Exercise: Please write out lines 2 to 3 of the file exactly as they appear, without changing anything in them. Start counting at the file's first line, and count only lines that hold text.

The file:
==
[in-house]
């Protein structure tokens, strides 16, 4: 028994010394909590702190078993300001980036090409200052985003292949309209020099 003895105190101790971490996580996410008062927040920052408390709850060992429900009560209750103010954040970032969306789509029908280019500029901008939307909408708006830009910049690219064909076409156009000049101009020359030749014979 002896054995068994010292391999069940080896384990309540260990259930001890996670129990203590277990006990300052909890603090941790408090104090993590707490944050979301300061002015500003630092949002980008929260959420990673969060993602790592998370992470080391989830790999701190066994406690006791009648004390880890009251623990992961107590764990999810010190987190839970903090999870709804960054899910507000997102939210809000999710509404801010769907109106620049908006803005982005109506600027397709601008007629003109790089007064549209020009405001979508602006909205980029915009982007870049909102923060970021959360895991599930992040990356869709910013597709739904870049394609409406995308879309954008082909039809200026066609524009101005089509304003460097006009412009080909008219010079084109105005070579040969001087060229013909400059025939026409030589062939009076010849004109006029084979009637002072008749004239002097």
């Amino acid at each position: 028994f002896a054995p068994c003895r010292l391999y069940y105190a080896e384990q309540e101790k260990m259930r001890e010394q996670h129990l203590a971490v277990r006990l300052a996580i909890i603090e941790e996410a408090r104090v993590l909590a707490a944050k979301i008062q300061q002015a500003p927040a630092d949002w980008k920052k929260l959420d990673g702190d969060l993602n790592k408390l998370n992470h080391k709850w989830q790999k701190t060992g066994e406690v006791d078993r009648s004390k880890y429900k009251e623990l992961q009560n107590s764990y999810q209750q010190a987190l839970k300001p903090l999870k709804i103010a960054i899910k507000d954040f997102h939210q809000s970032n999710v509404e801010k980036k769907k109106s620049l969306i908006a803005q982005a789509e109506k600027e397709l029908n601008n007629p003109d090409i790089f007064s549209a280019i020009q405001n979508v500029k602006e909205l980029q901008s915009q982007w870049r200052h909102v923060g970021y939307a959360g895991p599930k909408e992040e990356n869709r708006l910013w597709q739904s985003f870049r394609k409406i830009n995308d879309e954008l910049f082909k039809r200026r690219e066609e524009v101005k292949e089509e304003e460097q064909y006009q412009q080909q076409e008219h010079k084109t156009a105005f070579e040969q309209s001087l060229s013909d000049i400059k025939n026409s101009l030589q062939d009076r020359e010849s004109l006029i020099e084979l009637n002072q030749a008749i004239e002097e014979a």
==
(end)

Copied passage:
């Protein structure tokens, strides 16, 4: 028994010394909590702190078993300001980036090409200052985003292949309209020099 003895105190101790971490996580996410008062927040920052408390709850060992429900009560209750103010954040970032969306789509029908280019500029901008939307909408708006830009910049690219064909076409156009000049101009020359030749014979 002896054995068994010292391999069940080896384990309540260990259930001890996670129990203590277990006990300052909890603090941790408090104090993590707490944050979301300061002015500003630092949002980008929260959420990673969060993602790592998370992470080391989830790999701190066994406690006791009648004390880890009251623990992961107590764990999810010190987190839970903090999870709804960054899910507000997102939210809000999710509404801010769907109106620049908006803005982005109506600027397709601008007629003109790089007064549209020009405001979508602006909205980029915009982007870049909102923060970021959360895991599930992040990356869709910013597709739904870049394609409406995308879309954008082909039809200026066609524009101005089509304003460097006009412009080909008219010079084109105005070579040969001087060229013909400059025939026409030589062939009076010849004109006029084979009637002072008749004239002097």
């Amino acid at each position: 028994f002896a054995p068994c003895r010292l391999y069940y105190a080896e384990q309540e101790k260990m259930r001890e010394q996670h129990l203590a971490v277990r006990l300052a996580i909890i603090e941790e996410a408090r104090v993590l909590a707490a944050k979301i008062q300061q002015a500003p927040a630092d949002w980008k920052k929260l959420d990673g702190d969060l993602n790592k408390l998370n992470h080391k709850w989830q790999k701190t060992g066994e406690v006791d078993r009648s004390k880890y429900k009251e623990l992961q009560n107590s764990y999810q209750q010190a987190l839970k300001p903090l999870k709804i103010a960054i899910k507000d954040f997102h939210q809000s970032n999710v509404e801010k980036k769907k109106s620049l969306i908006a803005q982005a789509e109506k600027e397709l029908n601008n007629p003109d090409i790089f007064s549209a280019i020009q405001n979508v500029k602006e909205l980029q901008s915009q982007w870049r200052h909102v923060g970021y939307a959360g895991p599930k909408e992040e990356n869709r708006l910013w597709q739904s985003f870049r394609k409406i830009n995308d879309e954008l910049f082909k039809r200026r690219e066609e524009v101005k292949e089509e304003e460097q064909y006009q412009q080909q076409e008219h010079k084109t156009a105005f070579e040969q309209s001087l060229s013909d000049i400059k025939n026409s101009l030589q062939d009076r020359e010849s004109l006029i020099e084979l009637n002072q030749a008749i004239e002097e014979a």